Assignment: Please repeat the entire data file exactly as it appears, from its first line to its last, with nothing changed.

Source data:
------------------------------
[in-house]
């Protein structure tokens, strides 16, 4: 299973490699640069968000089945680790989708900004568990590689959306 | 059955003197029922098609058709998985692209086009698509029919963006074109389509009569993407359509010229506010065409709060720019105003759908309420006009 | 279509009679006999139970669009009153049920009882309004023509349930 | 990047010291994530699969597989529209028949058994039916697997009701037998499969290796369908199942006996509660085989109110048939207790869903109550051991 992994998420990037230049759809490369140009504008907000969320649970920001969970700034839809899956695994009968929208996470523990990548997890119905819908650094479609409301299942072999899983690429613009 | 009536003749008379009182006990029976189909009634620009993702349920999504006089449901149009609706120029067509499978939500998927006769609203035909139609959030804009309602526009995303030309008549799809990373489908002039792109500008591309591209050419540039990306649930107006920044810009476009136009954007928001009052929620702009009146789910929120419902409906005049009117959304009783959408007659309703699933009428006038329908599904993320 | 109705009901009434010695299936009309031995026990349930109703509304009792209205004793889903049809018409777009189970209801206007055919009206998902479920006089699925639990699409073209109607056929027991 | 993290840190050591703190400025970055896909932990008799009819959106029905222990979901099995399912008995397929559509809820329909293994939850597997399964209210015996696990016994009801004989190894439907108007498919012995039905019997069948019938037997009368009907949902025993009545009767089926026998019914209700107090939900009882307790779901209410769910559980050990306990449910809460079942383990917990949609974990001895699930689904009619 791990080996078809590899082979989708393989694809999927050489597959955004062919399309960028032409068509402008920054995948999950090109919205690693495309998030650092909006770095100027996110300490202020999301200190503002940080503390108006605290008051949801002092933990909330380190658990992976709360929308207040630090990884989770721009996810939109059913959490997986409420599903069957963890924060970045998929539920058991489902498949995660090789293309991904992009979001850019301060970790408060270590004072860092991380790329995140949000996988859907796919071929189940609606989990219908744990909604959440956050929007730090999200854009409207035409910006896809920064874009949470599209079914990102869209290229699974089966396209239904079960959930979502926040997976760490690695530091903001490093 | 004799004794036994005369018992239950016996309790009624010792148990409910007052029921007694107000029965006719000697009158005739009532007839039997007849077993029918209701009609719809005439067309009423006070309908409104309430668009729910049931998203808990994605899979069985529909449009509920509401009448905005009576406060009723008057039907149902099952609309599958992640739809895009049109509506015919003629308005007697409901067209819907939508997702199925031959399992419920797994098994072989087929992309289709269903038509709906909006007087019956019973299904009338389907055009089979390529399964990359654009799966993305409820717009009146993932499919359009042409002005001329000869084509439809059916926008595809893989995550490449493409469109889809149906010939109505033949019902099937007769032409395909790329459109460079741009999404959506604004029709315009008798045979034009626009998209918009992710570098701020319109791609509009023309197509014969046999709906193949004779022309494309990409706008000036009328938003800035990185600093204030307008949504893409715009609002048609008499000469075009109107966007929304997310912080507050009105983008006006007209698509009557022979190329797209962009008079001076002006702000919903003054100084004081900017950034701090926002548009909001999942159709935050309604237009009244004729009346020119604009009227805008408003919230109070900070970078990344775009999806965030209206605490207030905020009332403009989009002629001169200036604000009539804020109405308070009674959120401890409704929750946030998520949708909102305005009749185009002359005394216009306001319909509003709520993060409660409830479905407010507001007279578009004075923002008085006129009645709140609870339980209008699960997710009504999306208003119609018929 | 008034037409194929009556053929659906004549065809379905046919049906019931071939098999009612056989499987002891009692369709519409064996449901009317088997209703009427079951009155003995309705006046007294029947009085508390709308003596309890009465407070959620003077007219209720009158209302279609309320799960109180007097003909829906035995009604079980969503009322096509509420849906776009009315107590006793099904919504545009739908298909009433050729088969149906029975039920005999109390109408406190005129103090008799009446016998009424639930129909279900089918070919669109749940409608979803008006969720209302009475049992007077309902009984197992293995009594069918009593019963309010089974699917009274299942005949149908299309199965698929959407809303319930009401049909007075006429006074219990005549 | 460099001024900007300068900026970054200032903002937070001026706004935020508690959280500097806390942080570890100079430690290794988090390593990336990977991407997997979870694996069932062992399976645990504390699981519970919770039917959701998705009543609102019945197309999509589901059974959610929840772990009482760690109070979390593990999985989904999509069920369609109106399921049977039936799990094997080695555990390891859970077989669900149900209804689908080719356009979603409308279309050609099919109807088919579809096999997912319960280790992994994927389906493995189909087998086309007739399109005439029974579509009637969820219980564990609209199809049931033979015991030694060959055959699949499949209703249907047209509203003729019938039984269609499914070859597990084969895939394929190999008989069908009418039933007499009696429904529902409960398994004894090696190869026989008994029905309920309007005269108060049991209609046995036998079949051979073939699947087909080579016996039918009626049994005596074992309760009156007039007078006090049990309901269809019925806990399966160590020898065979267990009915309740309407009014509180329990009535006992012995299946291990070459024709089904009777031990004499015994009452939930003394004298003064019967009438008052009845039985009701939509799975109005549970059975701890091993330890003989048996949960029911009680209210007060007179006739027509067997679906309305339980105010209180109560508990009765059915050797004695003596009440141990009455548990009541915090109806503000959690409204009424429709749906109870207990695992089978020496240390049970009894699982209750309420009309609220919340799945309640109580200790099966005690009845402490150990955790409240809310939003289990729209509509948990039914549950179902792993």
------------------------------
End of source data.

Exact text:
[in-house]
């Protein structure tokens, strides 16, 4: 299973490699640069968000089945680790989708900004568990590689959306 | 059955003197029922098609058709998985692209086009698509029919963006074109389509009569993407359509010229506010065409709060720019105003759908309420006009 | 279509009679006999139970669009009153049920009882309004023509349930 | 990047010291994530699969597989529209028949058994039916697997009701037998499969290796369908199942006996509660085989109110048939207790869903109550051991 992994998420990037230049759809490369140009504008907000969320649970920001969970700034839809899956695994009968929208996470523990990548997890119905819908650094479609409301299942072999899983690429613009 | 009536003749008379009182006990029976189909009634620009993702349920999504006089449901149009609706120029067509499978939500998927006769609203035909139609959030804009309602526009995303030309008549799809990373489908002039792109500008591309591209050419540039990306649930107006920044810009476009136009954007928001009052929620702009009146789910929120419902409906005049009117959304009783959408007659309703699933009428006038329908599904993320 | 109705009901009434010695299936009309031995026990349930109703509304009792209205004793889903049809018409777009189970209801206007055919009206998902479920006089699925639990699409073209109607056929027991 | 993290840190050591703190400025970055896909932990008799009819959106029905222990979901099995399912008995397929559509809820329909293994939850597997399964209210015996696990016994009801004989190894439907108007498919012995039905019997069948019938037997009368009907949902025993009545009767089926026998019914209700107090939900009882307790779901209410769910559980050990306990449910809460079942383990917990949609974990001895699930689904009619 791990080996078809590899082979989708393989694809999927050489597959955004062919399309960028032409068509402008920054995948999950090109919205690693495309998030650092909006770095100027996110300490202020999301200190503002940080503390108006605290008051949801002092933990909330380190658990992976709360929308207040630090990884989770721009996810939109059913959490997986409420599903069957963890924060970045998929539920058991489902498949995660090789293309991904992009979001850019301060970790408060270590004072860092991380790329995140949000996988859907796919071929189940609606989990219908744990909604959440956050929007730090999200854009409207035409910006896809920064874009949470599209079914990102869209290229699974089966396209239904079960959930979502926040997976760490690695530091903001490093 | 004799004794036994005369018992239950016996309790009624010792148990409910007052029921007694107000029965006719000697009158005739009532007839039997007849077993029918209701009609719809005439067309009423006070309908409104309430668009729910049931998203808990994605899979069985529909449009509920509401009448905005009576406060009723008057039907149902099952609309599958992640739809895009049109509506015919003629308005007697409901067209819907939508997702199925031959399992419920797994098994072989087929992309289709269903038509709906909006007087019956019973299904009338389907055009089979390529399964990359654009799966993305409820717009009146993932499919359009042409002005001329000869084509439809059916926008595809893989995550490449493409469109889809149906010939109505033949019902099937007769032409395909790329459109460079741009999404959506604004029709315009008798045979034009626009998209918009992710570098701020319109791609509009023309197509014969046999709906193949004779022309494309990409706008000036009328938003800035990185600093204030307008949504893409715009609002048609008499000469075009109107966007929304997310912080507050009105983008006006007209698509009557022979190329797209962009008079001076002006702000919903003054100084004081900017950034701090926002548009909001999942159709935050309604237009009244004729009346020119604009009227805008408003919230109070900070970078990344775009999806965030209206605490207030905020009332403009989009002629001169200036604000009539804020109405308070009674959120401890409704929750946030998520949708909102305005009749185009002359005394216009306001319909509003709520993060409660409830479905407010507001007279578009004075923002008085006129009645709140609870339980209008699960997710009504999306208003119609018929 | 008034037409194929009556053929659906004549065809379905046919049906019931071939098999009612056989499987002891009692369709519409064996449901009317088997209703009427079951009155003995309705006046007294029947009085508390709308003596309890009465407070959620003077007219209720009158209302279609309320799960109180007097003909829906035995009604079980969503009322096509509420849906776009009315107590006793099904919504545009739908298909009433050729088969149906029975039920005999109390109408406190005129103090008799009446016998009424639930129909279900089918070919669109749940409608979803008006969720209302009475049992007077309902009984197992293995009594069918009593019963309010089974699917009274299942005949149908299309199965698929959407809303319930009401049909007075006429006074219990005549 | 460099001024900007300068900026970054200032903002937070001026706004935020508690959280500097806390942080570890100079430690290794988090390593990336990977991407997997979870694996069932062992399976645990504390699981519970919770039917959701998705009543609102019945197309999509589901059974959610929840772990009482760690109070979390593990999985989904999509069920369609109106399921049977039936799990094997080695555990390891859970077989669900149900209804689908080719356009979603409308279309050609099919109807088919579809096999997912319960280790992994994927389906493995189909087998086309007739399109005439029974579509009637969820219980564990609209199809049931033979015991030694060959055959699949499949209703249907047209509203003729019938039984269609499914070859597990084969895939394929190999008989069908009418039933007499009696429904529902409960398994004894090696190869026989008994029905309920309007005269108060049991209609046995036998079949051979073939699947087909080579016996039918009626049994005596074992309760009156007039007078006090049990309901269809019925806990399966160590020898065979267990009915309740309407009014509180329990009535006992012995299946291990070459024709089904009777031990004499015994009452939930003394004298003064019967009438008052009845039985009701939509799975109005549970059975701890091993330890003989048996949960029911009680209210007060007179006739027509067997679906309305339980105010209180109560508990009765059915050797004695003596009440141990009455548990009541915090109806503000959690409204009424429709749906109870207990695992089978020496240390049970009894699982209750309420009309609220919340799945309640109580200790099966005690009845402490150990955790409240809310939003289990729209509509948990039914549950179902792993």